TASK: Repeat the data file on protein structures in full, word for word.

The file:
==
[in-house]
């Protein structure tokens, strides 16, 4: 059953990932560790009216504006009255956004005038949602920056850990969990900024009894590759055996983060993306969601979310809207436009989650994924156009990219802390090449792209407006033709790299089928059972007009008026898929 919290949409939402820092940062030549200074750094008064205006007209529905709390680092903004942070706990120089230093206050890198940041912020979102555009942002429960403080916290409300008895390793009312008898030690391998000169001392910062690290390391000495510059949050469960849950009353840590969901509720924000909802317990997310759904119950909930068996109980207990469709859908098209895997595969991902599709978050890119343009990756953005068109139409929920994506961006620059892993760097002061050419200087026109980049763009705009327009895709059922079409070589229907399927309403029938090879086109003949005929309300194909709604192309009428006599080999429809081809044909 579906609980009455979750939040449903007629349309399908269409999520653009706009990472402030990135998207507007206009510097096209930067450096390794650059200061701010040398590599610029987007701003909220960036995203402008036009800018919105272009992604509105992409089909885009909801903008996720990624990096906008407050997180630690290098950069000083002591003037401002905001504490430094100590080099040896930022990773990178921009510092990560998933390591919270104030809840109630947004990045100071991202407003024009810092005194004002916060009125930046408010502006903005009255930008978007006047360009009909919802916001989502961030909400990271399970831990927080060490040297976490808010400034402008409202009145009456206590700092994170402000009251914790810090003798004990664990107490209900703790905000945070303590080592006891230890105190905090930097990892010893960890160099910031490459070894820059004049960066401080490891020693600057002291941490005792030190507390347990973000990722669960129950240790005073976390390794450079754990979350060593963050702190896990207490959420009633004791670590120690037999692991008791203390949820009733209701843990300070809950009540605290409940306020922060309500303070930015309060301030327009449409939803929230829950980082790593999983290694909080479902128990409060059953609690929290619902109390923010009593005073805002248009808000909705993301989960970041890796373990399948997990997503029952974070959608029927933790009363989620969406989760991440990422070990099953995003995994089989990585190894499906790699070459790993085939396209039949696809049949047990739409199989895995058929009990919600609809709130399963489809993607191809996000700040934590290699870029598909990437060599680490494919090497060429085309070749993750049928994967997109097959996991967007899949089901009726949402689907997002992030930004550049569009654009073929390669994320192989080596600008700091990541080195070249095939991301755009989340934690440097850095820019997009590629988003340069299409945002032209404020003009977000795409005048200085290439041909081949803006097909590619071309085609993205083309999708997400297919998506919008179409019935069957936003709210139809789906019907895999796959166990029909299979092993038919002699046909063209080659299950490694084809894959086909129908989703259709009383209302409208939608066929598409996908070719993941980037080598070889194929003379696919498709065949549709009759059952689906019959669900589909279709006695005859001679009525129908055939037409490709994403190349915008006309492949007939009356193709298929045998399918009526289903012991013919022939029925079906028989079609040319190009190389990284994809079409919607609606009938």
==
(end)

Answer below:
[in-house]
């Protein structure tokens, strides 16, 4: 059953990932560790009216504006009255956004005038949602920056850990969990900024009894590759055996983060993306969601979310809207436009989650994924156009990219802390090449792209407006033709790299089928059972007009008026898929 919290949409939402820092940062030549200074750094008064205006007209529905709390680092903004942070706990120089230093206050890198940041912020979102555009942002429960403080916290409300008895390793009312008898030690391998000169001392910062690290390391000495510059949050469960849950009353840590969901509720924000909802317990997310759904119950909930068996109980207990469709859908098209895997595969991902599709978050890119343009990756953005068109139409929920994506961006620059892993760097002061050419200087026109980049763009705009327009895709059922079409070589229907399927309403029938090879086109003949005929309300194909709604192309009428006599080999429809081809044909 579906609980009455979750939040449903007629349309399908269409999520653009706009990472402030990135998207507007206009510097096209930067450096390794650059200061701010040398590599610029987007701003909220960036995203402008036009800018919105272009992604509105992409089909885009909801903008996720990624990096906008407050997180630690290098950069000083002591003037401002905001504490430094100590080099040896930022990773990178921009510092990560998933390591919270104030809840109630947004990045100071991202407003024009810092005194004002916060009125930046408010502006903005009255930008978007006047360009009909919802916001989502961030909400990271399970831990927080060490040297976490808010400034402008409202009145009456206590700092994170402000009251914790810090003798004990664990107490209900703790905000945070303590080592006891230890105190905090930097990892010893960890160099910031490459070894820059004049960066401080490891020693600057002291941490005792030190507390347990973000990722669960129950240790005073976390390794450079754990979350060593963050702190896990207490959420009633004791670590120690037999692991008791203390949820009733209701843990300070809950009540605290409940306020922060309500303070930015309060301030327009449409939803929230829950980082790593999983290694909080479902128990409060059953609690929290619902109390923010009593005073805002248009808000909705993301989960970041890796373990399948997990997503029952974070959608029927933790009363989620969406989760991440990422070990099953995003995994089989990585190894499906790699070459790993085939396209039949696809049949047990739409199989895995058929009990919600609809709130399963489809993607191809996000700040934590290699870029598909990437060599680490494919090497060429085309070749993750049928994967997109097959996991967007899949089901009726949402689907997002992030930004550049569009654009073929390669994320192989080596600008700091990541080195070249095939991301755009989340934690440097850095820019997009590629988003340069299409945002032209404020003009977000795409005048200085290439041909081949803006097909590619071309085609993205083309999708997400297919998506919008179409019935069957936003709210139809789906019907895999796959166990029909299979092993038919002699046909063209080659299950490694084809894959086909129908989703259709009383209302409208939608066929598409996908070719993941980037080598070889194929003379696919498709065949549709009759059952689906019959669900589909279709006695005859001679009525129908055939037409490709994403190349915008006309492949007939009356193709298929045998399918009526289903012991013919022939029925079906028989079609040319190009190389990284994809079409919607609606009938």